The Awan kings of Elam were in conflict with a Sumerian ruler’s attempt to seize the market at Warakshe, a kingdom apparently near Elam on the Iranian plateau, rich in luxury products of all types, especially precious stones.

During the Akkadian Empire, Warakshe was conquered by Sargon the Great, and king Abalgamash of Warakshe and his general Sidgau, along with Luh-ishan of Awan, rebelled unsuccessfully against Rimush, while Hishep-ratep of Awan in alliance with Warakshe was defeated by Naram-Sin.

King Shulgi of the Ur-III dynasty gave his daughter Nialimmidashu in marriage to king Libanukshabash of Marhashi in his 18th year, in an attempt to forge an alliance, but this proved short-lived, for Shulgi’s successor Amar-Sin records having to campaign against their new king, Arwilukpi.

Hammurabi of Babylonia’s 30th year name was “Year Hammurabi the king, the mighty, the beloved of Marduk, drove away with the supreme power of the great gods the army of Elam who had gathered from the border of Marhashi, Subartu, Gutium, Tupliash (Eshnunna) and Malgium who had come up in multitudes, and having defeated them in one campaign, he (Hammurabi) secured the foundations of Sumer and Akkad.”

The Awan Dynasty was the first dynasty of Elam of which anything is known today, appearing at the dawn of historical record. The Elamites were likely major rivals of neighboring Sumer from remotest antiquity; they were said to have been defeated by Enmebaragesi of Kish (ca. 25th century BC), who is the earliest archaeologically attested Sumerian king, as well as by a later monarch, Eannatum I of Lagash.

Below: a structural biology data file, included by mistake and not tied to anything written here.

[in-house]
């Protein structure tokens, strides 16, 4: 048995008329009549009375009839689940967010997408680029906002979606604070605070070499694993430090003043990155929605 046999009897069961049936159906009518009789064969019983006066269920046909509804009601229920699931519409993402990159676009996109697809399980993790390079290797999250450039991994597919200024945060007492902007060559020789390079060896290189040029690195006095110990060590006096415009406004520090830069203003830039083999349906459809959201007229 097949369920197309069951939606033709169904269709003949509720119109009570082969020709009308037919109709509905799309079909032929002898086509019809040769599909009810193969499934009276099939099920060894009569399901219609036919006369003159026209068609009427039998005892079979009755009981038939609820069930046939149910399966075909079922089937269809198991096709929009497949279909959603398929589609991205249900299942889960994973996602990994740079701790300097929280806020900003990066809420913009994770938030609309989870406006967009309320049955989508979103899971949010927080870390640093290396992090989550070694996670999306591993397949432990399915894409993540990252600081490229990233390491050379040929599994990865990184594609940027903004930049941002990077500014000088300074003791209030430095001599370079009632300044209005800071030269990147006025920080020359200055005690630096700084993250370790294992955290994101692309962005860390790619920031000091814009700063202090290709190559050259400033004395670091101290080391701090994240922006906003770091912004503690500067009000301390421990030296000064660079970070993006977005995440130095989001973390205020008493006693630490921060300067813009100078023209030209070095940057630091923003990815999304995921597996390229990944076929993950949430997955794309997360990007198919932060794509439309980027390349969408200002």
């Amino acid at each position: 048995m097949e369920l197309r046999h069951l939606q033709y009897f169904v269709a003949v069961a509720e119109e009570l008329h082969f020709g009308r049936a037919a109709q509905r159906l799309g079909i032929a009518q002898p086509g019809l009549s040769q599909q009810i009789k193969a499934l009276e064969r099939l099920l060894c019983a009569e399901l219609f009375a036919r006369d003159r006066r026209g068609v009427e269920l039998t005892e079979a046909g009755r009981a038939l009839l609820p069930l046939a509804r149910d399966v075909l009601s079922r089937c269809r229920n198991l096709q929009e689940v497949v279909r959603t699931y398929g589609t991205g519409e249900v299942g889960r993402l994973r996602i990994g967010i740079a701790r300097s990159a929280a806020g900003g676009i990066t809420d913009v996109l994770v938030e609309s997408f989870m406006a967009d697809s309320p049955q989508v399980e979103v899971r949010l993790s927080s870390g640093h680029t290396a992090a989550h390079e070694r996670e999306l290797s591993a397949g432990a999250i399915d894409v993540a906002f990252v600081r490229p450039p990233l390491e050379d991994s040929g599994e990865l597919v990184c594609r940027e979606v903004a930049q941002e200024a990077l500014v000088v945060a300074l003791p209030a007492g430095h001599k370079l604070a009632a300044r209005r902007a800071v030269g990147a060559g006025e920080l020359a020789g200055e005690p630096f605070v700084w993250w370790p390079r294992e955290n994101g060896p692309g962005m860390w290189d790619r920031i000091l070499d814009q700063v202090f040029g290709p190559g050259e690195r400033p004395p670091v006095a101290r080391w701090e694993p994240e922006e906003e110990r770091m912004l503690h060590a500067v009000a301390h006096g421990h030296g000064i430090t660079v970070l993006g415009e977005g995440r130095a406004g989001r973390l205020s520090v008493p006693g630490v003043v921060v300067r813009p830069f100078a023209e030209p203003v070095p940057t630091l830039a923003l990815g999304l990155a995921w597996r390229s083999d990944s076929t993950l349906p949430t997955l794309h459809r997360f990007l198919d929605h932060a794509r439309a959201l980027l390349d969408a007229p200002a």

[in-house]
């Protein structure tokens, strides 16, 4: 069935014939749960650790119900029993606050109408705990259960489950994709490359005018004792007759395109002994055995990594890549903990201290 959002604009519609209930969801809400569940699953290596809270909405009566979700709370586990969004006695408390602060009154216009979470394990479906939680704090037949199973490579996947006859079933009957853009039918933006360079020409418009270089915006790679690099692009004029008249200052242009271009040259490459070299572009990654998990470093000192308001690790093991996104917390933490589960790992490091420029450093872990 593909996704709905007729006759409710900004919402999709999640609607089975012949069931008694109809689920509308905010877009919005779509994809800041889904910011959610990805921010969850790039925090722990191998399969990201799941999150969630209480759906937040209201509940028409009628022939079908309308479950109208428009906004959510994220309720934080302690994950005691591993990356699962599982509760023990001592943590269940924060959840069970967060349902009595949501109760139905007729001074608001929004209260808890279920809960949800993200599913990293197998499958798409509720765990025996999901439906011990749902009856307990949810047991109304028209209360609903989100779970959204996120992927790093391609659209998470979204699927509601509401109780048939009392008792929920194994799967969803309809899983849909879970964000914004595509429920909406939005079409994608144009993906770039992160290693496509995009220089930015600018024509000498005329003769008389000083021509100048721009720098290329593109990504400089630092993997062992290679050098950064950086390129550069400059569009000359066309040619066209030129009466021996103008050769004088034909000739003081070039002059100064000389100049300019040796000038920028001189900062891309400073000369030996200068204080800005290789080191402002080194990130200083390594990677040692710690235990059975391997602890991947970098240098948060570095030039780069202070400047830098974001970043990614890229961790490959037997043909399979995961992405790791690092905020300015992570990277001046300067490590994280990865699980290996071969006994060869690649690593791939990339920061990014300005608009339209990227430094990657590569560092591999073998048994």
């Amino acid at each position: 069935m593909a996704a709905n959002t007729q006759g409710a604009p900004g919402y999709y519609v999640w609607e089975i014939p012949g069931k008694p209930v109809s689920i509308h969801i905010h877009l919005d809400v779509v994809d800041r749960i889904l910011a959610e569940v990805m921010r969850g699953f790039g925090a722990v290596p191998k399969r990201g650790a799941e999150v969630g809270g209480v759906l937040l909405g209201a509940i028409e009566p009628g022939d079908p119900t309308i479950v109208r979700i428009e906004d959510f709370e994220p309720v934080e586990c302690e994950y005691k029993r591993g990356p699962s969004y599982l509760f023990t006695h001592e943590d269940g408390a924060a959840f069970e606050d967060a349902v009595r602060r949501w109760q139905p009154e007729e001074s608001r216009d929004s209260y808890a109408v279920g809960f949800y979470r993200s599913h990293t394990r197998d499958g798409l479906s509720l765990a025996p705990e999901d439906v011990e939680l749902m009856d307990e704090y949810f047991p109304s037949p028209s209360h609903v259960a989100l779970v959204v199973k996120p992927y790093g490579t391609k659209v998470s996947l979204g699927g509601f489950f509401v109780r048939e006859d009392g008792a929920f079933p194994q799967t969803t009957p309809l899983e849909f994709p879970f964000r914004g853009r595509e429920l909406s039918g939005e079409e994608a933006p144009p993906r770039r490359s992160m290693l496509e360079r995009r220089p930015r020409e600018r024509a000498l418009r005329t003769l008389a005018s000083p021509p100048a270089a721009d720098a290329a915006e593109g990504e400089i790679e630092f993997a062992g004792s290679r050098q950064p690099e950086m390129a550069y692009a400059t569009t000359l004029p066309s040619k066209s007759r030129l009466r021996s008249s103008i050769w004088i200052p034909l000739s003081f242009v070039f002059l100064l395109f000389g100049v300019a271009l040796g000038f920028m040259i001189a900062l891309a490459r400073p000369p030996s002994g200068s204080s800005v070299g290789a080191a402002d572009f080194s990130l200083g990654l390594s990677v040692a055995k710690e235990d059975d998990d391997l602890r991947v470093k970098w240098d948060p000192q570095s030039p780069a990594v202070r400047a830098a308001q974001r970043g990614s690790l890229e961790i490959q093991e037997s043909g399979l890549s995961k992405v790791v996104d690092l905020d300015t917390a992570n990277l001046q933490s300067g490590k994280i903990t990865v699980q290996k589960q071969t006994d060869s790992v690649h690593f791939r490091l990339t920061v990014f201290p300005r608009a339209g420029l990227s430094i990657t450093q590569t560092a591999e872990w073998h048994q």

Awan was a city or possibly a region of Elam whose precise location is not certain, but it has been variously conjectured to be north of Susa, in south Luristan, close to Dezful, or Godin Tepe, an archaeological site in western Iran, situated in the valley of Kangavar in Kermanshah Province.

According to the Sumerian king list, a dynasty from Awan exerted hegemony in Sumer at one time. It mentions three Awan kings, who supposedly reigned for a total of 356 years. Their names have not survived on the extant copies, apart from the partial name of the third king, “Ku-ul…”, who it says ruled for 36 years. This information is not considered reliable, but it does suggest that Awan had political importance in the 3rd millennium BC.

A royal list found at Susa gives 12 names of the kings in the Awan dynasty. As there are very few other sources for this period, most of these names are not certain.

Little more of these kings’ reigns is known, but Elam seems to have kept up a heavy trade with the Sumerian city-states during this time, importing mainly foods, and exporting cattle, wool, slaves and silver, among other things. A text of the time refers to a shipment of tin to the governor of the Elamite city of Urua, which was committed to work the material and return it in the form of bronze — perhaps indicating a technological edge enjoyed by the Elamites over the Sumerians.

It is also known that the Awan kings carried out incursions in Mesopotamia, where they ran up against the most powerful city-states of this period, Kish and Lagash. One such incident is recorded in a tablet addressed to Enetarzi, a minor ruler or governor of Lagash, testifying that a party of 600 Elamites had been intercepted and defeated while attempting to abscond from the port with plunder.